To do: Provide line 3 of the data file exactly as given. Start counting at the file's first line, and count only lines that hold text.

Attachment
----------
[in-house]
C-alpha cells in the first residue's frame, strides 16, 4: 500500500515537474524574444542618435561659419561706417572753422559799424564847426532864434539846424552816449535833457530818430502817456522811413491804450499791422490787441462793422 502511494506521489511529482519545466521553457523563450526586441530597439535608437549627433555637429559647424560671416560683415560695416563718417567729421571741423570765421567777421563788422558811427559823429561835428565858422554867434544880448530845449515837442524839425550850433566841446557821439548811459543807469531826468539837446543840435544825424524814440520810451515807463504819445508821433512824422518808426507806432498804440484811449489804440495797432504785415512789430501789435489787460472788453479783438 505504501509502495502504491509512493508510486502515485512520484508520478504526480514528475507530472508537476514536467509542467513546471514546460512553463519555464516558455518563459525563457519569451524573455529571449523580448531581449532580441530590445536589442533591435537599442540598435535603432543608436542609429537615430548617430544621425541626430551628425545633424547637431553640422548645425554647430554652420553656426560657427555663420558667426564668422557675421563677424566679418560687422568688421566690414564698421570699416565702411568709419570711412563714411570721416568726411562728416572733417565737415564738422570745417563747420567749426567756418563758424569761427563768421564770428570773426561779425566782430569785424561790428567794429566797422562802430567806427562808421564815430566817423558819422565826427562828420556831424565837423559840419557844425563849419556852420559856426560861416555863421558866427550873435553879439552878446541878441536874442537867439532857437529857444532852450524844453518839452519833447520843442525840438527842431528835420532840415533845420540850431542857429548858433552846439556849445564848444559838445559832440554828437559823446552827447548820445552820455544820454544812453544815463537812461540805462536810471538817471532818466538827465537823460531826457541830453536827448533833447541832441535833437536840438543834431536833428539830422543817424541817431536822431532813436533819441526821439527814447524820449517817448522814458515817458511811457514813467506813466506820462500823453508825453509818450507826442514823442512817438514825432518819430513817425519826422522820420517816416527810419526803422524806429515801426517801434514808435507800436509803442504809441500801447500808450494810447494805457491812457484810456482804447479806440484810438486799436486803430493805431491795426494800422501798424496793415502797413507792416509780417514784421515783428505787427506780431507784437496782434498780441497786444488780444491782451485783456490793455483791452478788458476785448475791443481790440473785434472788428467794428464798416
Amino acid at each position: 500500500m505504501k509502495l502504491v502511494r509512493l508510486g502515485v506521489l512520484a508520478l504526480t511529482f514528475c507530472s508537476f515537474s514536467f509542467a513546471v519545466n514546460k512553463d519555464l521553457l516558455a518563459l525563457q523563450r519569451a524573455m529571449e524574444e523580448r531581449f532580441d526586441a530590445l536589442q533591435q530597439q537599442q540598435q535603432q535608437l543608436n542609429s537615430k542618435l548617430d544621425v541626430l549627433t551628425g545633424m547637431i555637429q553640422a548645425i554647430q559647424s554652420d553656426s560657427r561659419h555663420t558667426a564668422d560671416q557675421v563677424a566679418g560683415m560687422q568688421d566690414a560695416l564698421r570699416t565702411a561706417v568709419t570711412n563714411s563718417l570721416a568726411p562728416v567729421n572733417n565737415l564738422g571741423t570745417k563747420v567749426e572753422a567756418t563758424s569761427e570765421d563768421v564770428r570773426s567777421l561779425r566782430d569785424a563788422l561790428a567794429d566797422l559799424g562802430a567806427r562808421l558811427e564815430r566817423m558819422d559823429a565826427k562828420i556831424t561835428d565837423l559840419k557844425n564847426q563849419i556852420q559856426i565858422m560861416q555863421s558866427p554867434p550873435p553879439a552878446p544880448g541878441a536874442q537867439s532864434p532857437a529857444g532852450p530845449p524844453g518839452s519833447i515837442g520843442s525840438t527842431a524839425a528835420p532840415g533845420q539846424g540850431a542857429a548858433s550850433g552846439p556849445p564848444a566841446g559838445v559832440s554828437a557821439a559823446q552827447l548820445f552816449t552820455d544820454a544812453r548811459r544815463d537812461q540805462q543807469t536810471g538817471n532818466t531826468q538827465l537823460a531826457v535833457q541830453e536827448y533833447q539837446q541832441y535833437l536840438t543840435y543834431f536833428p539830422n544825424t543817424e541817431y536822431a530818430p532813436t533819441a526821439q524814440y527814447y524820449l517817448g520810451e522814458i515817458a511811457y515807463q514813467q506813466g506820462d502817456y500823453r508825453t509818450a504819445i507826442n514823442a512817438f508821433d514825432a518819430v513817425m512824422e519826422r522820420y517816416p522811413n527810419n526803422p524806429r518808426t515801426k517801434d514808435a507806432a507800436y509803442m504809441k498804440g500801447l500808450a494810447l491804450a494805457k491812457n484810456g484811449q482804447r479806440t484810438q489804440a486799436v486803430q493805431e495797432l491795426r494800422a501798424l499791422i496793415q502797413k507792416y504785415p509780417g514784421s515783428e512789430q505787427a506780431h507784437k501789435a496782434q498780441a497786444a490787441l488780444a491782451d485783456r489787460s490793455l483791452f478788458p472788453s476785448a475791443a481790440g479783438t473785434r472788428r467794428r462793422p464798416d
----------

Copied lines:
Amino acid at each position: 500500500m505504501k509502495l502504491v502511494r509512493l508510486g502515485v506521489l512520484a508520478l504526480t511529482f514528475c507530472s508537476f515537474s514536467f509542467a513546471v519545466n514546460k512553463d519555464l521553457l516558455a518563459l525563457q523563450r519569451a524573455m529571449e524574444e523580448r531581449f532580441d526586441a530590445l536589442q533591435q530597439q537599442q540598435q535603432q535608437l543608436n542609429s537615430k542618435l548617430d544621425v541626430l549627433t551628425g545633424m547637431i555637429q553640422a548645425i554647430q559647424s554652420d553656426s560657427r561659419h555663420t558667426a564668422d560671416q557675421v563677424a566679418g560683415m560687422q568688421d566690414a560695416l564698421r570699416t565702411a561706417v568709419t570711412n563714411s563718417l570721416a568726411p562728416v567729421n572733417n565737415l564738422g571741423t570745417k563747420v567749426e572753422a567756418t563758424s569761427e570765421d563768421v564770428r570773426s567777421l561779425r566782430d569785424a563788422l561790428a567794429d566797422l559799424g562802430a567806427r562808421l558811427e564815430r566817423m558819422d559823429a565826427k562828420i556831424t561835428d565837423l559840419k557844425n564847426q563849419i556852420q559856426i565858422m560861416q555863421s558866427p554867434p550873435p553879439a552878446p544880448g541878441a536874442q537867439s532864434p532857437a529857444g532852450p530845449p524844453g518839452s519833447i515837442g520843442s525840438t527842431a524839425a528835420p532840415g533845420q539846424g540850431a542857429a548858433s550850433g552846439p556849445p564848444a566841446g559838445v559832440s554828437a557821439a559823446q552827447l548820445f552816449t552820455d544820454a544812453r548811459r544815463d537812461q540805462q543807469t536810471g538817471n532818466t531826468q538827465l537823460a531826457v535833457q541830453e536827448y533833447q539837446q541832441y535833437l536840438t543840435y543834431f536833428p539830422n544825424t543817424e541817431y536822431a530818430p532813436t533819441a526821439q524814440y527814447y524820449l517817448g520810451e522814458i515817458a511811457y515807463q514813467q506813466g506820462d502817456y500823453r508825453t509818450a504819445i507826442n514823442a512817438f508821433d514825432a518819430v513817425m512824422e519826422r522820420y517816416p522811413n527810419n526803422p524806429r518808426t515801426k517801434d514808435a507806432a507800436y509803442m504809441k498804440g500801447l500808450a494810447l491804450a494805457k491812457n484810456g484811449q482804447r479806440t484810438q489804440a486799436v486803430q493805431e495797432l491795426r494800422a501798424l499791422i496793415q502797413k507792416y504785415p509780417g514784421s515783428e512789430q505787427a506780431h507784437k501789435a496782434q498780441a497786444a490787441l488780444a491782451d485783456r489787460s490793455l483791452f478788458p472788453s476785448a475791443a481790440g479783438t473785434r472788428r467794428r462793422p464798416d